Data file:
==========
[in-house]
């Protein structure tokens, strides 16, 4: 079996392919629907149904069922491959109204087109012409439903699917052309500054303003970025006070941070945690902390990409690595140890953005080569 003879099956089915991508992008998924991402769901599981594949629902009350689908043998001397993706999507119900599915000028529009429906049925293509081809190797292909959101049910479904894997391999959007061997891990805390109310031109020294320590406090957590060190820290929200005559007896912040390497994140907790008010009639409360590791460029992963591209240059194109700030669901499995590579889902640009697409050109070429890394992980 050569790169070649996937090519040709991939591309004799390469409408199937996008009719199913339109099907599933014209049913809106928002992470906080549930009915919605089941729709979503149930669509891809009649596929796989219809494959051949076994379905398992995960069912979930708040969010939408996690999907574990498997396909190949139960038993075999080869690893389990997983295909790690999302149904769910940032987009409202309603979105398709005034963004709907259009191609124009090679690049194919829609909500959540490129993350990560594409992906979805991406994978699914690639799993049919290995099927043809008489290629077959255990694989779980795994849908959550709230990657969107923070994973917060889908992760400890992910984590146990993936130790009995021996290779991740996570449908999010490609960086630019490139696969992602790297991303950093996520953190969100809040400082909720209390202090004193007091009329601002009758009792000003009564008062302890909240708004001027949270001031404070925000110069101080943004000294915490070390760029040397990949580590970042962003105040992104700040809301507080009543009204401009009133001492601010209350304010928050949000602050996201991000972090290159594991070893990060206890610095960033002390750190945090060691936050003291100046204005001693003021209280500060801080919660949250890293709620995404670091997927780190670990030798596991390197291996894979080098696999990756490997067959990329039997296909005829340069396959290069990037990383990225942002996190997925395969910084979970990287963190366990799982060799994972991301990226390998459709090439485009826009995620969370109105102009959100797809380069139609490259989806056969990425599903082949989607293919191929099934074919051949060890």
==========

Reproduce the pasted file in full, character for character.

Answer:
[in-house]
């Protein structure tokens, strides 16, 4: 079996392919629907149904069922491959109204087109012409439903699917052309500054303003970025006070941070945690902390990409690595140890953005080569 003879099956089915991508992008998924991402769901599981594949629902009350689908043998001397993706999507119900599915000028529009429906049925293509081809190797292909959101049910479904894997391999959007061997891990805390109310031109020294320590406090957590060190820290929200005559007896912040390497994140907790008010009639409360590791460029992963591209240059194109700030669901499995590579889902640009697409050109070429890394992980 050569790169070649996937090519040709991939591309004799390469409408199937996008009719199913339109099907599933014209049913809106928002992470906080549930009915919605089941729709979503149930669509891809009649596929796989219809494959051949076994379905398992995960069912979930708040969010939408996690999907574990498997396909190949139960038993075999080869690893389990997983295909790690999302149904769910940032987009409202309603979105398709005034963004709907259009191609124009090679690049194919829609909500959540490129993350990560594409992906979805991406994978699914690639799993049919290995099927043809008489290629077959255990694989779980795994849908959550709230990657969107923070994973917060889908992760400890992910984590146990993936130790009995021996290779991740996570449908999010490609960086630019490139696969992602790297991303950093996520953190969100809040400082909720209390202090004193007091009329601002009758009792000003009564008062302890909240708004001027949270001031404070925000110069101080943004000294915490070390760029040397990949580590970042962003105040992104700040809301507080009543009204401009009133001492601010209350304010928050949000602050996201991000972090290159594991070893990060206890610095960033002390750190945090060691936050003291100046204005001693003021209280500060801080919660949250890293709620995404670091997927780190670990030798596991390197291996894979080098696999990756490997067959990329039997296909005829340069396959290069990037990383990225942002996190997925395969910084979970990287963190366990799982060799994972991301990226390998459709090439485009826009995620969370109105102009959100797809380069139609490259989806056969990425599903082949989607293919191929099934074919051949060890």